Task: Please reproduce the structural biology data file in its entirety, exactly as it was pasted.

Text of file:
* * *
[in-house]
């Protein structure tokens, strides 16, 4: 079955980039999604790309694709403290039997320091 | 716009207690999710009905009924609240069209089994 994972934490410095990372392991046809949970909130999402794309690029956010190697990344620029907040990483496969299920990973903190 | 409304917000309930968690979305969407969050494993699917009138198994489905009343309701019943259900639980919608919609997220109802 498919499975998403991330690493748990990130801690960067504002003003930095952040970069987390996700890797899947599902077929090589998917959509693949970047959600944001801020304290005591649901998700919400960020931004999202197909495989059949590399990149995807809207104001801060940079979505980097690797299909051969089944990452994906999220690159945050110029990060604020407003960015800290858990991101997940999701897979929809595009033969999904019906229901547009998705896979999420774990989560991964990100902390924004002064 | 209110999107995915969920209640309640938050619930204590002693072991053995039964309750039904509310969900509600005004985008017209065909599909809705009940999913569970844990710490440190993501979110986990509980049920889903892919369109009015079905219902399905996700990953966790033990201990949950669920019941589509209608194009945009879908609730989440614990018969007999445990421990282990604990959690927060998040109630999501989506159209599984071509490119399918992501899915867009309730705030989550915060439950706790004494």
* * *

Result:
[in-house]
């Protein structure tokens, strides 16, 4: 079955980039999604790309694709403290039997320091 | 716009207690999710009905009924609240069209089994 994972934490410095990372392991046809949970909130999402794309690029956010190697990344620029907040990483496969299920990973903190 | 409304917000309930968690979305969407969050494993699917009138198994489905009343309701019943259900639980919608919609997220109802 498919499975998403991330690493748990990130801690960067504002003003930095952040970069987390996700890797899947599902077929090589998917959509693949970047959600944001801020304290005591649901998700919400960020931004999202197909495989059949590399990149995807809207104001801060940079979505980097690797299909051969089944990452994906999220690159945050110029990060604020407003960015800290858990991101997940999701897979929809595009033969999904019906229901547009998705896979999420774990989560991964990100902390924004002064 | 209110999107995915969920209640309640938050619930204590002693072991053995039964309750039904509310969900509600005004985008017209065909599909809705009940999913569970844990710490440190993501979110986990509980049920889903892919369109009015079905219902399905996700990953966790033990201990949950669920019941589509209608194009945009879908609730989440614990018969007999445990421990282990604990959690927060998040109630999501989506159209599984071509490119399918992501899915867009309730705030989550915060439950706790004494």